METHOD FOR DENSO CORPORATION HVAC DESIGN OF WMU’S EAST HALL ALUMNI CENTER BOTTLE FILLING VALVE THREAD REMOVAL FUNGAL CHITOSAN FROM SOYBEAN MEAL FERMENTATION AS BIOBASED PAPER COATING LASALLE PLAT IMPROVEMENT EMPLOYEE DATABASE MANAGEMENT SYSTEM MINIATURE GOLF AUTOMATIC SCORING SYSTEM SPIDER CLAMP 2: REDESIGN OF WHEEL CLAMP FOR ALIGNMENT SYSTEM AIRSHIP WITH CONVENTIONAL AIRCRAFT WINGS FLOW CALIBRATION TEST BENCH AMERICAN INSTITUTE OF CHEMICAL ENGINEERS (AIChE) STUDENT DESIGN COMPETITION PROBLEM RANSON STREET SANITARY SEWER CONSTRUCTION AUCTION HOUSE MANAGEMENT SYSTEM MANUFACTURING PLANT RFID SYSTEM INNOVATION OF HYDRAULIC-POWERED VEHICLE FOR CHAINLESS CHALLENGE COMPETITION HYDRAULIC SYSTEM FOR ANALYZING DAMPER VALVES SHRINK FIT ROTATING FACE ASSEMBLY CONVERSION TO CONTINUOUS DOUGH FERMENTATION SOUTHBOUND I-196 AT BLUE STAR HIGHWAY RECONSTRUCTION MATERIAL INNOVATION WEB APPLICATION RADIO FREQUENCY CONTROLLED HELIUM BLIMP WITH ULTRASONIC COLLISION AVOIDANCE OPTIMAL WATER MONITOR DESIGN DYNAMIC MOTION OF THE FLAPPING FLAG IN WATER SUBTALAR FUSION FIXTURE DESIGN AND EXPERIMENT 3
D-202 CS D-204/205 ECE
D-202 CS D-204/205 ECE D-109 MAE D-212
D-208 ChP D-202 CS D-204/205 ECE D-109 MAE D-212 D-208 D-109
MAE ChP MAE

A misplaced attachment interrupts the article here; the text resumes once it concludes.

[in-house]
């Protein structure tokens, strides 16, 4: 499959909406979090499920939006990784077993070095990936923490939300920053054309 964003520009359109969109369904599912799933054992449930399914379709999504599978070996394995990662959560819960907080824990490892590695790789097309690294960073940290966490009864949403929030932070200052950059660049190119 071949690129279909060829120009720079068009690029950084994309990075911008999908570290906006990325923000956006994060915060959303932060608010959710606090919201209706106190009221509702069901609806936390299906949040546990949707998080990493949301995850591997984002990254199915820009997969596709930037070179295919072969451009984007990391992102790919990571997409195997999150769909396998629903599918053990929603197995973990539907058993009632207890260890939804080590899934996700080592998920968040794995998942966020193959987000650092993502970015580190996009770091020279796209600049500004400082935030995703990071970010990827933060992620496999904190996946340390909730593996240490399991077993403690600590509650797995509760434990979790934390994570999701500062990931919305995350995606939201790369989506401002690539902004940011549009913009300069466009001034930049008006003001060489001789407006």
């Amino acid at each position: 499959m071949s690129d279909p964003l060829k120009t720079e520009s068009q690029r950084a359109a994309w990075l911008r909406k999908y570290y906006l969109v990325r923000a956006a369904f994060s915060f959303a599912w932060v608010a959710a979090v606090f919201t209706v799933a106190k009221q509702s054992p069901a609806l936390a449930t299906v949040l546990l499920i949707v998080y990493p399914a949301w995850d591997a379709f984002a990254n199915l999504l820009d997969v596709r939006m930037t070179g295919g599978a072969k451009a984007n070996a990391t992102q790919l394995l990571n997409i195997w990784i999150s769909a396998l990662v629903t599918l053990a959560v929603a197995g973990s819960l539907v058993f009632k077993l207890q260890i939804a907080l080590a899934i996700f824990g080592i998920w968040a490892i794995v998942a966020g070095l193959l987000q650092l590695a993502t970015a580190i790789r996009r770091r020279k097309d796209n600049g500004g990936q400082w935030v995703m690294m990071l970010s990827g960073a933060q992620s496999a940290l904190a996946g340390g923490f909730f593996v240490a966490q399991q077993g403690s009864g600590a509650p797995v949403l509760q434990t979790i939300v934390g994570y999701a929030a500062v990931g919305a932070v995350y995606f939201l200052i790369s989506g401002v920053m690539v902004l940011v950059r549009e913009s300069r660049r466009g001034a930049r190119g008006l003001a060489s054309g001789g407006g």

EVALUATION OF BI-MODAL BAKING TECHNOLOGY FOR OVEN DESIGN I-94 TOTAL BRIDGE REPLACEMENT OVER HICKORY CREEK VIRTUAL MACHINE SERVICE DIGITAL CONTROL TRAINING SIMULATION WITH A DC MOTOR CONTROLLED RETRIEVAL OF A SUBORBITAL WEATHER BALLOON INSTRUMENTATION WIND DRIVEN HELICOPTER SPRINKLE ROAD SAFETY ANALYSIS AND REDESIGN EXPRESS AUTO REWARDS WIRELESS POWER TRANSMISSION OPTIMIZATION OF GUIDE ROD ASSEMBLY FOR A BOTTLE FILLING MACHINE PERFORMANCE IMPROVEMENTS OF A SURGICAL HELMET CONTINUOUS CAROTENOID PROCESSING EMPLOYEE WEB PORTAL POSITION TRACKING USING WIFI DESIGN AND ANALYSIS OF A COLD GAS PROPULSION SYSTEM ANKLE LOADING DEVICE FOR CT SCANNING ACID/BASE BULK STORAGE EXPANSION LOW-TORSION BUSHING FOR COMMERCIAL VEHICLE LEAF SPRING EYES MODELING THE RECOVERY OF KEY COMPONENTS FROM HOP OIL USING BATCH DISTILLATION IN ASPEN PLUS AERODYNAMICS PACKAGE FOR 2014 WMU FORMULA SAE CAR RE-DISTILLATION OPTIMIZATION FOR THE MANUFACTURE OF MINT OILS DEVELOPMENT OF CLEANING PROCESSES FOR USE IN AMWAY PRODUCT LINES